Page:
Head of the God Apollo—“Apollo of Antium”

Roman replica after a Greek statue (“Apollo of Antium”) of the 4th century BC

Height 36 cm



The Greeks had many epithets for him. Homer calls him a “devourer of mice” (smintheus), “hitter of distant targets”, and “he who rushes to the scene with loud war cries”. As Phoibos (“shining one”), he was sometimes identified with Helios, the god of the sun. He brought destruction and plague, but he could also liberate from danger. In addition to his dark sides, as the leader of the nine muses he is also the god of music and the arts.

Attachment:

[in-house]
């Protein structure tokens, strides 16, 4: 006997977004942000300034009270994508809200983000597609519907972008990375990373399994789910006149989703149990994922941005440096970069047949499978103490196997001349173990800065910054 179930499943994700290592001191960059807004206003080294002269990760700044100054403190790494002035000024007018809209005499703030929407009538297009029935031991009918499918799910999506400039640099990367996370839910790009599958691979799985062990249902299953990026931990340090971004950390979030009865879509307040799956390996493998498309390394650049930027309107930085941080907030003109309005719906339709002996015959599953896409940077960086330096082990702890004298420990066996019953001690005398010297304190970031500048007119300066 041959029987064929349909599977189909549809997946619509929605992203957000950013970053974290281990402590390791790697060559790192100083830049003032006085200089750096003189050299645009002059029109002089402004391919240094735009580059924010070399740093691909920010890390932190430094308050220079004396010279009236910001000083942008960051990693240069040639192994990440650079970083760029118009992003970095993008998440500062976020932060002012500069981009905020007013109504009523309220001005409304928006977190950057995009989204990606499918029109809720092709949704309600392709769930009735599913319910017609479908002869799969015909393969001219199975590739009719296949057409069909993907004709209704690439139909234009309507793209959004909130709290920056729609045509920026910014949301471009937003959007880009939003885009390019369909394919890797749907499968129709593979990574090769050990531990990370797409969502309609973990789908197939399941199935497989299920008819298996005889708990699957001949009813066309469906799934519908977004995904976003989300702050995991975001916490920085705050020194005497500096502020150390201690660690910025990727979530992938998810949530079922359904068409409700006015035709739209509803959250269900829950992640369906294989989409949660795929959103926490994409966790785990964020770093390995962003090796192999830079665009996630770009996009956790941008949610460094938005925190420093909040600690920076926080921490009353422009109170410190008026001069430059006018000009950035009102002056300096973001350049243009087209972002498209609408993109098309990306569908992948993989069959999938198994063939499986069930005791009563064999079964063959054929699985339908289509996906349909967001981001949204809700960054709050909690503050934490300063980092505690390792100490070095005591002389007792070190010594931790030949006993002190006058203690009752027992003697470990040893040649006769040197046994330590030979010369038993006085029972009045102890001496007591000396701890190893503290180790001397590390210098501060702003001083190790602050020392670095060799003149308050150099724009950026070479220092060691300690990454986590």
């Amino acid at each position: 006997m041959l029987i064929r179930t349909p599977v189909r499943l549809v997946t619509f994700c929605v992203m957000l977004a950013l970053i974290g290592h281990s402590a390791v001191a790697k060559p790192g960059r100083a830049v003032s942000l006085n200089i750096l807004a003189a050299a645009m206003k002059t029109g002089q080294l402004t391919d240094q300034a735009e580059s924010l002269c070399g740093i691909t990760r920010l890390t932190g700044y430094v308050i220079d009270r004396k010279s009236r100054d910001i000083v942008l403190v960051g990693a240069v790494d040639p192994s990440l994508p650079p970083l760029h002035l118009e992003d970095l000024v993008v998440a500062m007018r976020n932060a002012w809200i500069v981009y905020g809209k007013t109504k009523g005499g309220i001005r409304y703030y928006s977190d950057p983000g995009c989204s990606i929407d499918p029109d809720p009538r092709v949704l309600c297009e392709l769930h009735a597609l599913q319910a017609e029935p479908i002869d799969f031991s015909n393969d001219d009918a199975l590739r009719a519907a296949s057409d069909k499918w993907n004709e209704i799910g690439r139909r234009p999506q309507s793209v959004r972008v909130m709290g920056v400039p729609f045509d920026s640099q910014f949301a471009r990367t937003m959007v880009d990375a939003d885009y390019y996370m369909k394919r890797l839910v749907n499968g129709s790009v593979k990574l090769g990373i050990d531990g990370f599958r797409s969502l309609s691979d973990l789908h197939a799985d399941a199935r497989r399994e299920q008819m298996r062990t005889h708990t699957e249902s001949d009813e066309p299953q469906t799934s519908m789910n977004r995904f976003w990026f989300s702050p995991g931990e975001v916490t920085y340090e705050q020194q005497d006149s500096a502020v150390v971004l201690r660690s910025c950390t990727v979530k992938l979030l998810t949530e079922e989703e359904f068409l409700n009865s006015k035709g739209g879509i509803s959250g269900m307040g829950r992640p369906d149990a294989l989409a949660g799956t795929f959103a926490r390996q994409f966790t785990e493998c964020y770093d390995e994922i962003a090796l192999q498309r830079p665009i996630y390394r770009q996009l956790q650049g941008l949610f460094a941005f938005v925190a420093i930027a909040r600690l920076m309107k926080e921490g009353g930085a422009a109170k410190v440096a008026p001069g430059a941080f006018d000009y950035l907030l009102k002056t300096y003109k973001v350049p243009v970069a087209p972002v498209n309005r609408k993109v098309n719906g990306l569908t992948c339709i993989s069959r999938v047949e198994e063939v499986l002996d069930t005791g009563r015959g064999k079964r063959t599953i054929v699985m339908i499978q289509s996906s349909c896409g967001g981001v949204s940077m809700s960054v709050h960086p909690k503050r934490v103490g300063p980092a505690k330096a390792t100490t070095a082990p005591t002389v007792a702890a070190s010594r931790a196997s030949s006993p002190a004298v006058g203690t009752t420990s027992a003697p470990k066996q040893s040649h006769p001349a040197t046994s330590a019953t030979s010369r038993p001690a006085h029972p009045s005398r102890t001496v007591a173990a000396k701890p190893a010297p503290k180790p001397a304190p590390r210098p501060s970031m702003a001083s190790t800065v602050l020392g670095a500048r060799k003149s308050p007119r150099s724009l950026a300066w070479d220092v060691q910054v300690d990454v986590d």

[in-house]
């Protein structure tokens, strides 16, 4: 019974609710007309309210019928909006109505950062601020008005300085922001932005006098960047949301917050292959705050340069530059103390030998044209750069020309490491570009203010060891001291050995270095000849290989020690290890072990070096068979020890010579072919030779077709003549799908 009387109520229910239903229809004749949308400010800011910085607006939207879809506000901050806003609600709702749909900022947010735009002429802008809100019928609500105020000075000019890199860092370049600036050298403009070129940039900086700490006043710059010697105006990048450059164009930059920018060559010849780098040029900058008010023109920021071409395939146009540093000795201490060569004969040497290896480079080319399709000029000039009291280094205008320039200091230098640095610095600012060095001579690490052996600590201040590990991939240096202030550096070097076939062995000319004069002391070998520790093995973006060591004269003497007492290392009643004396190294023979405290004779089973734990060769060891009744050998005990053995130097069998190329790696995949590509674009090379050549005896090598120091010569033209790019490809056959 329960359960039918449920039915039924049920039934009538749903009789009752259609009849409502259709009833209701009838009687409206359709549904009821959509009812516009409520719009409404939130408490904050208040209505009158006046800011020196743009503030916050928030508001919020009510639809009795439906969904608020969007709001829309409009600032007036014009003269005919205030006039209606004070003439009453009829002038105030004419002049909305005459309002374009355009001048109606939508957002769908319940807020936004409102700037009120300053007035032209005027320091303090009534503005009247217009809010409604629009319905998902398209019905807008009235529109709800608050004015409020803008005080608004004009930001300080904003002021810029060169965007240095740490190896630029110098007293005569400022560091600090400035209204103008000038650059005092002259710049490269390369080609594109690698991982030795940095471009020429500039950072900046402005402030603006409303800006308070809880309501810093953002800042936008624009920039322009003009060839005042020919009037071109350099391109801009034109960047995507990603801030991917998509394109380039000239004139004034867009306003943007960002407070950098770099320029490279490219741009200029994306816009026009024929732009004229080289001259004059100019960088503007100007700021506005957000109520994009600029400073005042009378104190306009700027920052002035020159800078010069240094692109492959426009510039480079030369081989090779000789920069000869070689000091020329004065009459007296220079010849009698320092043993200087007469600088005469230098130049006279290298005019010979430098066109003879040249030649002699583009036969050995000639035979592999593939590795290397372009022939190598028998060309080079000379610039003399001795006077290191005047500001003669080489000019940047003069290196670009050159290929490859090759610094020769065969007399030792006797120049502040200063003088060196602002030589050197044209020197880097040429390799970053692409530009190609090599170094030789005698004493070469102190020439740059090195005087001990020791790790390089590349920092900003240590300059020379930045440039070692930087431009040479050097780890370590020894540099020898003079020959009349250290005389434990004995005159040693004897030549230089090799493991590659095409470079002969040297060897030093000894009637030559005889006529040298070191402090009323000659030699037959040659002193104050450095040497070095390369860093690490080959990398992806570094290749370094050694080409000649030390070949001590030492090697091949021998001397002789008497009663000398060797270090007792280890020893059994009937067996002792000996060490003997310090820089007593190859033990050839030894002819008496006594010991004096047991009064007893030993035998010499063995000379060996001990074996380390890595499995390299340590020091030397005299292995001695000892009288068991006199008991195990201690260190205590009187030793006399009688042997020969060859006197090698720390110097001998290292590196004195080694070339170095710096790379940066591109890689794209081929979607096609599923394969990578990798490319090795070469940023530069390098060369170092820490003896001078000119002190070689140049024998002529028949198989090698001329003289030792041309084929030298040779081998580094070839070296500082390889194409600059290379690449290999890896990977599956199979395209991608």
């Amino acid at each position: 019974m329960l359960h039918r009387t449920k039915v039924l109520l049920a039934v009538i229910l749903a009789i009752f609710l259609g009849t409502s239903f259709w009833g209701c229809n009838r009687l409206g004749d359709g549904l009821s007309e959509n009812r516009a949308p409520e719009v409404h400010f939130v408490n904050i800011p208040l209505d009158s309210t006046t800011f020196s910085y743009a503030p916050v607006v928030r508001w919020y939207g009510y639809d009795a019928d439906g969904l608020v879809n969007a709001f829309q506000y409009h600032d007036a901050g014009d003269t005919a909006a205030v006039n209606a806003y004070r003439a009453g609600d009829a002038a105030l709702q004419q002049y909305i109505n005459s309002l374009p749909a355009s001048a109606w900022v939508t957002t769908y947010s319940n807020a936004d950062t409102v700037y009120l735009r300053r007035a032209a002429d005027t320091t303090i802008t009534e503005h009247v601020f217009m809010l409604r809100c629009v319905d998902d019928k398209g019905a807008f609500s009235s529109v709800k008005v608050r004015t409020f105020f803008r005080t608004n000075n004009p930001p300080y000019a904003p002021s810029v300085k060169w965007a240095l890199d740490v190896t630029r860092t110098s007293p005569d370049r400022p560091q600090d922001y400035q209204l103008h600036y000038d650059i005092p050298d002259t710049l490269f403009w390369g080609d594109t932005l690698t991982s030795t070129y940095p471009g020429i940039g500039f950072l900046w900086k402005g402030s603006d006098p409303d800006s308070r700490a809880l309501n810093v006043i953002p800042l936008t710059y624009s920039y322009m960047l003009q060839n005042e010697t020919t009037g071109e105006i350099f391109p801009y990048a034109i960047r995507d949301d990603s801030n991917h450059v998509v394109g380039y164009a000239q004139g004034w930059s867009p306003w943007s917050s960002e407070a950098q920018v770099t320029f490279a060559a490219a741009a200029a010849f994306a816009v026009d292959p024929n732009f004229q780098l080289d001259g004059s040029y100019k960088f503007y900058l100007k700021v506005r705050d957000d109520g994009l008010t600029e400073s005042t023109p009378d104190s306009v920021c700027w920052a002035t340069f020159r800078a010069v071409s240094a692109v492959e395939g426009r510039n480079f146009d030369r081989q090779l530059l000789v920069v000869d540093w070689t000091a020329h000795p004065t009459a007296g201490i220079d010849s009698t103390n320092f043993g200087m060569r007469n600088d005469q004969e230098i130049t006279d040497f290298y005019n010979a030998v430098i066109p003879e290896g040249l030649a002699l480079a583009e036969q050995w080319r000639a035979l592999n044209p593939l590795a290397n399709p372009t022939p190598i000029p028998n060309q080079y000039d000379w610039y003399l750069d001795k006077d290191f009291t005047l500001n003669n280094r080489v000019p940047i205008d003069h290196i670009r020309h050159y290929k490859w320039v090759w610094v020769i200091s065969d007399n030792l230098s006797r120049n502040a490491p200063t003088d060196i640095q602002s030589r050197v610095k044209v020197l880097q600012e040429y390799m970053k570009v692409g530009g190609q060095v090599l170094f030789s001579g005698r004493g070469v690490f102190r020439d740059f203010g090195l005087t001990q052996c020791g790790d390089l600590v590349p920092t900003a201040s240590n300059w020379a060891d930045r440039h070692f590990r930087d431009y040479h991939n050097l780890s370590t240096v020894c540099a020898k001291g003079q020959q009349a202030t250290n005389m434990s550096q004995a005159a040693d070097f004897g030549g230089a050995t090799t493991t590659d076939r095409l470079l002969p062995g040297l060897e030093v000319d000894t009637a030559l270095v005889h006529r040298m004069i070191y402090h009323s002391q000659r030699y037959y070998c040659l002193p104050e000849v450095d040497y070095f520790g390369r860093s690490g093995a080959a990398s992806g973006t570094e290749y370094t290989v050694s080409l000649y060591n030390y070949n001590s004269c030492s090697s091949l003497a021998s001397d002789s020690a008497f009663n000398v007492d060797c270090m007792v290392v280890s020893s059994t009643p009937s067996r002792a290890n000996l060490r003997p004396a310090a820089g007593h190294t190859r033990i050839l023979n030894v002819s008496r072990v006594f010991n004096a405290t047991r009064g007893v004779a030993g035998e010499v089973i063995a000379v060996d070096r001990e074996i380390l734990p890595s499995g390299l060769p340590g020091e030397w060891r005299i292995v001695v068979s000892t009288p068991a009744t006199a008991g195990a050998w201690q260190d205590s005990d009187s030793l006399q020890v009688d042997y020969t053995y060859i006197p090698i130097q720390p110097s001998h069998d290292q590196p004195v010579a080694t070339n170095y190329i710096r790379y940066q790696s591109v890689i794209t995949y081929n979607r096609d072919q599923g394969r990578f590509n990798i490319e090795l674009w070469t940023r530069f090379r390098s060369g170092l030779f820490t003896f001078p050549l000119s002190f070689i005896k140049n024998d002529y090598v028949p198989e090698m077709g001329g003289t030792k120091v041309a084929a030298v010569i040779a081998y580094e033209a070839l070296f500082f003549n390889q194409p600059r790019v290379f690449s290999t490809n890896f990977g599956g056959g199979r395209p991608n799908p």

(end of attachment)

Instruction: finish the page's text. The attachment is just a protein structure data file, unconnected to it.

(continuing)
Especially when they depict him as a musician, Greek artists tend to bring out an androgynous aspect of Apollo’s existence. Above the forehead of this striking head, the hair is piled up in a feminine hairstyle familiar to us from sculptures of Aphrodite. It is divided into two wide braids, casually tied together on top of the head. The sensuous expression is emphasised by the halfopen mouth, but also by the moving turn of the head.

From a copy of the statue now in the National Museum in Rome, we know that this figure of the god was depicted naked, leaning casually against a stele.